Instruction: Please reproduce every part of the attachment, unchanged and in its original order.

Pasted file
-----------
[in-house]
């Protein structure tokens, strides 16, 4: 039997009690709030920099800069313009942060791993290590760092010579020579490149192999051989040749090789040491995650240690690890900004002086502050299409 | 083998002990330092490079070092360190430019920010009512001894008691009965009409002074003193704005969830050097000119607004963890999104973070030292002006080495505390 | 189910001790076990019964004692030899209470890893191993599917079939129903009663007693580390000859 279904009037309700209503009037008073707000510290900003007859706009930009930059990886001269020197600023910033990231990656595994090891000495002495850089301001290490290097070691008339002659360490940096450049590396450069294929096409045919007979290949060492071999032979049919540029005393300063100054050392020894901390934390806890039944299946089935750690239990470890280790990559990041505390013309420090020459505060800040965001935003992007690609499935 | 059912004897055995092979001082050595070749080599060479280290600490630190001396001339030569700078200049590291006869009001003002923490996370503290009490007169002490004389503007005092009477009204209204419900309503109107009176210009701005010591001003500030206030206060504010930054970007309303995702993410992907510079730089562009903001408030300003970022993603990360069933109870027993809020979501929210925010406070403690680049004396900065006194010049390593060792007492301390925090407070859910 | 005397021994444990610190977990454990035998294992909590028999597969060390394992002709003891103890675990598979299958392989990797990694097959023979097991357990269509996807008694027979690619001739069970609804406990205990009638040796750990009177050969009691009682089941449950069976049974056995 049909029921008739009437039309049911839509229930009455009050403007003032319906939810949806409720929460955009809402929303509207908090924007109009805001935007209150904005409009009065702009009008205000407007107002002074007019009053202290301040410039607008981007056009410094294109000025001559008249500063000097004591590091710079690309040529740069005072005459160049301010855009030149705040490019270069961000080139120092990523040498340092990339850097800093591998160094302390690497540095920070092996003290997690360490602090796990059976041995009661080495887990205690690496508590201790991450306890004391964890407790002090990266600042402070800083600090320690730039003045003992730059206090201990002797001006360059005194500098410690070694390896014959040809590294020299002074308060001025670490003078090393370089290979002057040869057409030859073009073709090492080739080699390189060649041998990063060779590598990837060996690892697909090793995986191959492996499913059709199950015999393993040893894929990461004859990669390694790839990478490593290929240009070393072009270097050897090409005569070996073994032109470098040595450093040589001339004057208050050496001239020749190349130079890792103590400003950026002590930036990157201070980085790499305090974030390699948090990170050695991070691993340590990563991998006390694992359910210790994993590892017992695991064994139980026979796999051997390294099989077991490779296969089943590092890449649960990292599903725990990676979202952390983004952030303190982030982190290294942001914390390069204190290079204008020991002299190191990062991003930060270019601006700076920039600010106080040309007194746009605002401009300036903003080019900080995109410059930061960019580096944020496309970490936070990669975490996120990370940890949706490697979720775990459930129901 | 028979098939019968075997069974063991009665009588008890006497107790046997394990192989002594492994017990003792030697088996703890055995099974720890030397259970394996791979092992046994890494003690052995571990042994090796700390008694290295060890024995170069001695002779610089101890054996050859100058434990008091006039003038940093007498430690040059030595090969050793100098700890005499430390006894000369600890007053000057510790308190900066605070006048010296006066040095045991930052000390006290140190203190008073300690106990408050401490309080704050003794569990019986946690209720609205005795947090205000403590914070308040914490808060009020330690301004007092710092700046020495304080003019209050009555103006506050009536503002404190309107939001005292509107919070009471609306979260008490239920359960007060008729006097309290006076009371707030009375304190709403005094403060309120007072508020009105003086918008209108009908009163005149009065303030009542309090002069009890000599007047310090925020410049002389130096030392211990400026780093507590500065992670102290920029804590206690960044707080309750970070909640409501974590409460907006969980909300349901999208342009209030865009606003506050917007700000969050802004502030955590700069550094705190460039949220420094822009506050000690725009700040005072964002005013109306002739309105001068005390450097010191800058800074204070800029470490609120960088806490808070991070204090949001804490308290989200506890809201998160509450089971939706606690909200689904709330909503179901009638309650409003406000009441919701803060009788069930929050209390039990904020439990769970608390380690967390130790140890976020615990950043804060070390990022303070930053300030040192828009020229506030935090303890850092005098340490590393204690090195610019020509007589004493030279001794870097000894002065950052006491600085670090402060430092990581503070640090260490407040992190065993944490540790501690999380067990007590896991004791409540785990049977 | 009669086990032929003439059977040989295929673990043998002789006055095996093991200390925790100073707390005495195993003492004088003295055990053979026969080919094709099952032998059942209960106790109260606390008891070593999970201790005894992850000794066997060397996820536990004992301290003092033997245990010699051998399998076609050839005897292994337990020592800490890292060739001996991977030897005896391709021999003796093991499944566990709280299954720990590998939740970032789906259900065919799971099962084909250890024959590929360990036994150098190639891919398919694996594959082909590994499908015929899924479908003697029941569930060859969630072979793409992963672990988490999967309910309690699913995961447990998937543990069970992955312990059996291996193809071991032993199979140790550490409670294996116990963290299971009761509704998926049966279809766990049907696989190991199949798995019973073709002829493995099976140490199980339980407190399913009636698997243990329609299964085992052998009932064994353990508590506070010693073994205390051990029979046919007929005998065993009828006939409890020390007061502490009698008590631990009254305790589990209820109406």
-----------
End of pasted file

[in-house]
């Protein structure tokens, strides 16, 4: 039997009690709030920099800069313009942060791993290590760092010579020579490149192999051989040749090789040491995650240690690890900004002086502050299409 | 083998002990330092490079070092360190430019920010009512001894008691009965009409002074003193704005969830050097000119607004963890999104973070030292002006080495505390 | 189910001790076990019964004692030899209470890893191993599917079939129903009663007693580390000859 279904009037309700209503009037008073707000510290900003007859706009930009930059990886001269020197600023910033990231990656595994090891000495002495850089301001290490290097070691008339002659360490940096450049590396450069294929096409045919007979290949060492071999032979049919540029005393300063100054050392020894901390934390806890039944299946089935750690239990470890280790990559990041505390013309420090020459505060800040965001935003992007690609499935 | 059912004897055995092979001082050595070749080599060479280290600490630190001396001339030569700078200049590291006869009001003002923490996370503290009490007169002490004389503007005092009477009204209204419900309503109107009176210009701005010591001003500030206030206060504010930054970007309303995702993410992907510079730089562009903001408030300003970022993603990360069933109870027993809020979501929210925010406070403690680049004396900065006194010049390593060792007492301390925090407070859910 | 005397021994444990610190977990454990035998294992909590028999597969060390394992002709003891103890675990598979299958392989990797990694097959023979097991357990269509996807008694027979690619001739069970609804406990205990009638040796750990009177050969009691009682089941449950069976049974056995 049909029921008739009437039309049911839509229930009455009050403007003032319906939810949806409720929460955009809402929303509207908090924007109009805001935007209150904005409009009065702009009008205000407007107002002074007019009053202290301040410039607008981007056009410094294109000025001559008249500063000097004591590091710079690309040529740069005072005459160049301010855009030149705040490019270069961000080139120092990523040498340092990339850097800093591998160094302390690497540095920070092996003290997690360490602090796990059976041995009661080495887990205690690496508590201790991450306890004391964890407790002090990266600042402070800083600090320690730039003045003992730059206090201990002797001006360059005194500098410690070694390896014959040809590294020299002074308060001025670490003078090393370089290979002057040869057409030859073009073709090492080739080699390189060649041998990063060779590598990837060996690892697909090793995986191959492996499913059709199950015999393993040893894929990461004859990669390694790839990478490593290929240009070393072009270097050897090409005569070996073994032109470098040595450093040589001339004057208050050496001239020749190349130079890792103590400003950026002590930036990157201070980085790499305090974030390699948090990170050695991070691993340590990563991998006390694992359910210790994993590892017992695991064994139980026979796999051997390294099989077991490779296969089943590092890449649960990292599903725990990676979202952390983004952030303190982030982190290294942001914390390069204190290079204008020991002299190191990062991003930060270019601006700076920039600010106080040309007194746009605002401009300036903003080019900080995109410059930061960019580096944020496309970490936070990669975490996120990370940890949706490697979720775990459930129901 | 028979098939019968075997069974063991009665009588008890006497107790046997394990192989002594492994017990003792030697088996703890055995099974720890030397259970394996791979092992046994890494003690052995571990042994090796700390008694290295060890024995170069001695002779610089101890054996050859100058434990008091006039003038940093007498430690040059030595090969050793100098700890005499430390006894000369600890007053000057510790308190900066605070006048010296006066040095045991930052000390006290140190203190008073300690106990408050401490309080704050003794569990019986946690209720609205005795947090205000403590914070308040914490808060009020330690301004007092710092700046020495304080003019209050009555103006506050009536503002404190309107939001005292509107919070009471609306979260008490239920359960007060008729006097309290006076009371707030009375304190709403005094403060309120007072508020009105003086918008209108009908009163005149009065303030009542309090002069009890000599007047310090925020410049002389130096030392211990400026780093507590500065992670102290920029804590206690960044707080309750970070909640409501974590409460907006969980909300349901999208342009209030865009606003506050917007700000969050802004502030955590700069550094705190460039949220420094822009506050000690725009700040005072964002005013109306002739309105001068005390450097010191800058800074204070800029470490609120960088806490808070991070204090949001804490308290989200506890809201998160509450089971939706606690909200689904709330909503179901009638309650409003406000009441919701803060009788069930929050209390039990904020439990769970608390380690967390130790140890976020615990950043804060070390990022303070930053300030040192828009020229506030935090303890850092005098340490590393204690090195610019020509007589004493030279001794870097000894002065950052006491600085670090402060430092990581503070640090260490407040992190065993944490540790501690999380067990007590896991004791409540785990049977 | 009669086990032929003439059977040989295929673990043998002789006055095996093991200390925790100073707390005495195993003492004088003295055990053979026969080919094709099952032998059942209960106790109260606390008891070593999970201790005894992850000794066997060397996820536990004992301290003092033997245990010699051998399998076609050839005897292994337990020592800490890292060739001996991977030897005896391709021999003796093991499944566990709280299954720990590998939740970032789906259900065919799971099962084909250890024959590929360990036994150098190639891919398919694996594959082909590994499908015929899924479908003697029941569930060859969630072979793409992963672990988490999967309910309690699913995961447990998937543990069970992955312990059996291996193809071991032993199979140790550490409670294996116990963290299971009761509704998926049966279809766990049907696989190991199949798995019973073709002829493995099976140490199980339980407190399913009636698997243990329609299964085992052998009932064994353990508590506070010693073994205390051990029979046919007929005998065993009828006939409890020390007061502490009698008590631990009254305790589990209820109406």